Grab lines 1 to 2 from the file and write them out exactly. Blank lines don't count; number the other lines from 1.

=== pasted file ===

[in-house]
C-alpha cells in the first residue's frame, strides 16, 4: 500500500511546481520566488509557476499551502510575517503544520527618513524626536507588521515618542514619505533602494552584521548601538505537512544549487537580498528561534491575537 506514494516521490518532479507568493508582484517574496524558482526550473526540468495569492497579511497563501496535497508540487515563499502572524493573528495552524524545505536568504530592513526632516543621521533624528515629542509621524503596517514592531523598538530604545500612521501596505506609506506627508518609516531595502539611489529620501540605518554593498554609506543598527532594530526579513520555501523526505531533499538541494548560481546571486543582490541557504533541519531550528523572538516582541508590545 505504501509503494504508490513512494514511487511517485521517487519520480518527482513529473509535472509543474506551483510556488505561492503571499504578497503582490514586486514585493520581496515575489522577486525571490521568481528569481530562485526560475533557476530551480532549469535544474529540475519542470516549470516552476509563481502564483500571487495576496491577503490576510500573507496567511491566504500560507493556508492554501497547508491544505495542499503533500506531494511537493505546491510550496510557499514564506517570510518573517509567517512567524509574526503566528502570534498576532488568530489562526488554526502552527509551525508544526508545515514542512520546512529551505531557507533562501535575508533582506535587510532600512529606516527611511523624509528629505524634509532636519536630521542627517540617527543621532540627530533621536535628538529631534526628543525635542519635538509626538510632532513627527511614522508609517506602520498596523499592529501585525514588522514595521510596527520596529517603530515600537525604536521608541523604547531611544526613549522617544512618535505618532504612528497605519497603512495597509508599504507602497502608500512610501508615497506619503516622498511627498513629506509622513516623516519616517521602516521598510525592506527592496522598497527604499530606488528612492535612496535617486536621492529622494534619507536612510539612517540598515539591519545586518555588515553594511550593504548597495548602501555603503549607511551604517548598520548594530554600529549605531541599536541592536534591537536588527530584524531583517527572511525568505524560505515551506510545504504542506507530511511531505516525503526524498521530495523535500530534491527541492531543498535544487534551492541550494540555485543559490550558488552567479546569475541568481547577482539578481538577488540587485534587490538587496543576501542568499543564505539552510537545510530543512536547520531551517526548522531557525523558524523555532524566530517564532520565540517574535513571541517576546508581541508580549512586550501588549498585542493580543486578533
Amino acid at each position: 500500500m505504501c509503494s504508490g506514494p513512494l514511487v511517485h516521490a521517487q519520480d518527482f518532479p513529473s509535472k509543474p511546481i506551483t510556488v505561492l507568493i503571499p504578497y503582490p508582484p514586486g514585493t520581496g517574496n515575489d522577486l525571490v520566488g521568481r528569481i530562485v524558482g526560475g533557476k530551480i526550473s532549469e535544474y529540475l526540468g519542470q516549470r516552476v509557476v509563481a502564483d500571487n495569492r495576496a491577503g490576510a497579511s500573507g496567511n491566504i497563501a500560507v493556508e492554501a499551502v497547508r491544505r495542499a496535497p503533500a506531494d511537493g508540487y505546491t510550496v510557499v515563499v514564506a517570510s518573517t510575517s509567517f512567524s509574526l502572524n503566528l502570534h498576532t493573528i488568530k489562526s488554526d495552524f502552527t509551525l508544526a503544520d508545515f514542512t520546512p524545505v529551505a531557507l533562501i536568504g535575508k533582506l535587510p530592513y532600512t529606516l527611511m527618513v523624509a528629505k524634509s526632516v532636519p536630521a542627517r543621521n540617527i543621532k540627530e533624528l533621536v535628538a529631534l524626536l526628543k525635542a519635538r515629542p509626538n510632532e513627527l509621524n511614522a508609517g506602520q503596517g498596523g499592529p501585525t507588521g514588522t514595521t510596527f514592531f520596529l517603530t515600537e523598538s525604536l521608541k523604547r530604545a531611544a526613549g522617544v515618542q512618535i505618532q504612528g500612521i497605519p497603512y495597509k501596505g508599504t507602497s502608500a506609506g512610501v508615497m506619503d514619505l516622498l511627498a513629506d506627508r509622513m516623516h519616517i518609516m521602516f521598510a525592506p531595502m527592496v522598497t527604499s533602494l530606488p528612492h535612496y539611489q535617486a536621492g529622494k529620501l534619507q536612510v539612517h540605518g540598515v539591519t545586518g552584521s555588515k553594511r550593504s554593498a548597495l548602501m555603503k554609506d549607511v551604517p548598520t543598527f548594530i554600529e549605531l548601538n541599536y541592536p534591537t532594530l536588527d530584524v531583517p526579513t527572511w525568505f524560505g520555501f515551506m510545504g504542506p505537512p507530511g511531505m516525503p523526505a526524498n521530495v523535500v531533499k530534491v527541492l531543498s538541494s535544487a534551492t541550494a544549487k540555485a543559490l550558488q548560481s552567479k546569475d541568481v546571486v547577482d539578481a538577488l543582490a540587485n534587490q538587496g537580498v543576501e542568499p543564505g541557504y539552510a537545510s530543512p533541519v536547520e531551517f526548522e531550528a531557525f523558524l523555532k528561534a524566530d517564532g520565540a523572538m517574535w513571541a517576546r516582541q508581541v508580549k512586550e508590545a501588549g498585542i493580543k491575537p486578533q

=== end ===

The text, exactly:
[in-house]
C-alpha cells in the first residue's frame, strides 16, 4: 500500500511546481520566488509557476499551502510575517503544520527618513524626536507588521515618542514619505533602494552584521548601538505537512544549487537580498528561534491575537 506514494516521490518532479507568493508582484517574496524558482526550473526540468495569492497579511497563501496535497508540487515563499502572524493573528495552524524545505536568504530592513526632516543621521533624528515629542509621524503596517514592531523598538530604545500612521501596505506609506506627508518609516531595502539611489529620501540605518554593498554609506543598527532594530526579513520555501523526505531533499538541494548560481546571486543582490541557504533541519531550528523572538516582541508590545 505504501509503494504508490513512494514511487511517485521517487519520480518527482513529473509535472509543474506551483510556488505561492503571499504578497503582490514586486514585493520581496515575489522577486525571490521568481528569481530562485526560475533557476530551480532549469535544474529540475519542470516549470516552476509563481502564483500571487495576496491577503490576510500573507496567511491566504500560507493556508492554501497547508491544505495542499503533500506531494511537493505546491510550496510557499514564506517570510518573517509567517512567524509574526503566528502570534498576532488568530489562526488554526502552527509551525508544526508545515514542512520546512529551505531557507533562501535575508533582506535587510532600512529606516527611511523624509528629505524634509532636519536630521542627517540617527543621532540627530533621536535628538529631534526628543525635542519635538509626538510632532513627527511614522508609517506602520498596523499592529501585525514588522514595521510596527520596529517603530515600537525604536521608541523604547531611544526613549522617544512618535505618532504612528497605519497603512495597509508599504507602497502608500512610501508615497506619503516622498511627498513629506509622513516623516519616517521602516521598510525592506527592496522598497527604499530606488528612492535612496535617486536621492529622494534619507536612510539612517540598515539591519545586518555588515553594511550593504548597495548602501555603503549607511551604517548598520548594530554600529549605531541599536541592536534591537536588527530584524531583517527572511525568505524560505515551506510545504504542506507530511511531505516525503526524498521530495523535500530534491527541492531543498535544487534551492541550494540555485543559490550558488552567479546569475541568481547577482539578481538577488540587485534587490538587496543576501542568499543564505539552510537545510530543512536547520531551517526548522531557525523558524523555532524566530517564532520565540517574535513571541517576546508581541508580549512586550501588549498585542493580543486578533